Sindar frowned. “A rogue god-blessed foolish enough to let himself be spotted killing a random citizen in this city? Was this woman’s son anyone important?”
Grimweld shrugged. “They were only peasants. I don’t know what this god-blessed is after or why he slaughtered her son. But I intend to track him down to find out. I’ll need a replacement at the gate.”
Sindar pressed a finger against his temple as he concentrated. After a couple moments, he glanced up. “Two of the new acolytes will stand guard in your absence. How much help do you need?”
“As much as possible,” Grimweld replied. “We can’t have a rogue god-blessed terrorizing the city. What will the people think of us?”
Sindar nodded. “Agreed.”
“I’m taking the new acolyte who can see memories and beginning the search now,” Grimweld said. “Can you inform the council and estimate how many men we can spare for this hunt?”
“It will be done.”
Two and a half days later, Grimweld surveyed the chipped and faded exterior of Thanax’s chapel. Its miniature turrets and carved exterior should have been demolished decades ago when the Heralds established their presence in the city. But they had forced Thanax’s worshippers to leave, but the superstitions lingered. So the building remained, abandoned but not forgotten.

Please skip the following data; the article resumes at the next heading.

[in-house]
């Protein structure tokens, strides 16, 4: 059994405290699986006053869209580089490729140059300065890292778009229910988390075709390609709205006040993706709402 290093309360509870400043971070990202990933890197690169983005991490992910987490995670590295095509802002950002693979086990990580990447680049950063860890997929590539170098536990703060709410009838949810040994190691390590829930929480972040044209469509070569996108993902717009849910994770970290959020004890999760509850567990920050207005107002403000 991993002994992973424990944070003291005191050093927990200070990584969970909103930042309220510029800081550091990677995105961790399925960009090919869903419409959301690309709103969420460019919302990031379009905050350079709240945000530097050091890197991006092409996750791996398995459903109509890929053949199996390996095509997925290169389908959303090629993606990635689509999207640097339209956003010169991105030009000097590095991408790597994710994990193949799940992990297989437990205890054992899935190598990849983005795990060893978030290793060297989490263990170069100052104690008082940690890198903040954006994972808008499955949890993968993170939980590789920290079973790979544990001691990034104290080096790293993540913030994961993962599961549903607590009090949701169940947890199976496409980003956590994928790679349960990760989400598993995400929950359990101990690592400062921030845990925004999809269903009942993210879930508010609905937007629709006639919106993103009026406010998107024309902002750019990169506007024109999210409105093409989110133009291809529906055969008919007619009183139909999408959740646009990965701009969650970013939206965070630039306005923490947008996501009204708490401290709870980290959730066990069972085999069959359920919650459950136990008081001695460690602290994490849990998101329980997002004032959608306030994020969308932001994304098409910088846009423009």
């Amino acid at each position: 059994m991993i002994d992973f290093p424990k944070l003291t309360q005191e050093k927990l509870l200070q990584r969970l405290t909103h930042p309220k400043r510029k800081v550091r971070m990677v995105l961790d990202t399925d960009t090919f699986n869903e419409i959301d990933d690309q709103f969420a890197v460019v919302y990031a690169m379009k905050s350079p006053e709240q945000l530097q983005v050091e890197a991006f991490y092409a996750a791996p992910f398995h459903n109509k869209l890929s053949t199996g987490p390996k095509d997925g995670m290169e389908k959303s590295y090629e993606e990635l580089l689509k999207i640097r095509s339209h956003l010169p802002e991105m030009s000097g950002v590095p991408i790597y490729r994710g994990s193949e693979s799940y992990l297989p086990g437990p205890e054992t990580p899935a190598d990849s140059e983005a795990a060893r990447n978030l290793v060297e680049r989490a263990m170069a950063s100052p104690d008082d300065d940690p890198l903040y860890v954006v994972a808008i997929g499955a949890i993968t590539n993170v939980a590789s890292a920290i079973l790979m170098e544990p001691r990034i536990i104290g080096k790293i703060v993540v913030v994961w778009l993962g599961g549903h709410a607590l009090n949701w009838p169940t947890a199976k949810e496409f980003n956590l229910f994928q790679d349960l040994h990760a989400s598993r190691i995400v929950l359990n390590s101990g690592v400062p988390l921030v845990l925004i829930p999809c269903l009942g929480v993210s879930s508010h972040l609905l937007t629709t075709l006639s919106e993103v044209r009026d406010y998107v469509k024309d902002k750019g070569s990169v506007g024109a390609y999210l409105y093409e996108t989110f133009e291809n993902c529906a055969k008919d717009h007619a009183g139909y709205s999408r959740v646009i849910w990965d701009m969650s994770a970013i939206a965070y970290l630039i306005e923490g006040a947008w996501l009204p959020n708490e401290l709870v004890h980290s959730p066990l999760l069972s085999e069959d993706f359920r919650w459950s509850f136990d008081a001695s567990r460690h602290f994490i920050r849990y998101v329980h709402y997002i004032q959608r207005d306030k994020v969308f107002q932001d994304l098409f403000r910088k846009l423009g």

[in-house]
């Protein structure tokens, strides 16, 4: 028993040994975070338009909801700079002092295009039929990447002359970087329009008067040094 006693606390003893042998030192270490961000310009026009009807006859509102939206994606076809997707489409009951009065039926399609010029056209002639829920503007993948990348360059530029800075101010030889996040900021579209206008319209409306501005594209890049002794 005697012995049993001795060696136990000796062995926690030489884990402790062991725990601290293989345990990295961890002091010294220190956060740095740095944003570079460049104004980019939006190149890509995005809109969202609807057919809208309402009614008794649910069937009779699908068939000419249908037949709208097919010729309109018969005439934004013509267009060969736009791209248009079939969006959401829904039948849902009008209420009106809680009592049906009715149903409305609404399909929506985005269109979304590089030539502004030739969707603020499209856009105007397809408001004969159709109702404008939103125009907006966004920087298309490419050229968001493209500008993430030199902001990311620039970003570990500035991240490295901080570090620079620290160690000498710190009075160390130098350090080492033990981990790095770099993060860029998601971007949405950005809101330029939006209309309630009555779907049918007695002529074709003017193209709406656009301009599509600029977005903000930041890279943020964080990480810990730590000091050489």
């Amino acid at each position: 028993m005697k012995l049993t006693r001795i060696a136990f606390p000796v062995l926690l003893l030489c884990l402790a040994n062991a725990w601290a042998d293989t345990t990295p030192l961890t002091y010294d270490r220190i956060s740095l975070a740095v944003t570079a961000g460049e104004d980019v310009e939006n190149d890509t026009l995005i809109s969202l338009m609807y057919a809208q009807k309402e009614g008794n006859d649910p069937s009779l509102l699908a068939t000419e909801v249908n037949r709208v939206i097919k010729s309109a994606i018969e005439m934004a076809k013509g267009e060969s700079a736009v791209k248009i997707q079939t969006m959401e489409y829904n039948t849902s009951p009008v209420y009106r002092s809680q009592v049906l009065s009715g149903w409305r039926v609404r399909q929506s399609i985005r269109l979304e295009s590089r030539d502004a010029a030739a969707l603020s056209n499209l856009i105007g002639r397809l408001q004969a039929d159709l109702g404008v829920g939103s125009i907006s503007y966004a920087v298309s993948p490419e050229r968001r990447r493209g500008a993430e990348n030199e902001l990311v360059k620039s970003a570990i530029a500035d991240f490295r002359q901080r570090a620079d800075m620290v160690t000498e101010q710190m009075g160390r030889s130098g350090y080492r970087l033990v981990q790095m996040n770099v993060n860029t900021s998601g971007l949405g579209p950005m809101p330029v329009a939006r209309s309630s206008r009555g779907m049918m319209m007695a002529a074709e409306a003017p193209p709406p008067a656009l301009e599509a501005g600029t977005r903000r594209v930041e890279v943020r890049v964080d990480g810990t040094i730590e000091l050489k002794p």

Footsteps approached. About time. He rose from the bench he had been sitting on to confront Sian. “Uncover anything?”
Sian shook her head, swaying her auburn hair. “Only the vaguest memory traces from people’s imaginings about this god-blessed.” She leaned against a crumbling brick wall. “Everyone fears the creature, but no one’s actually seen him.”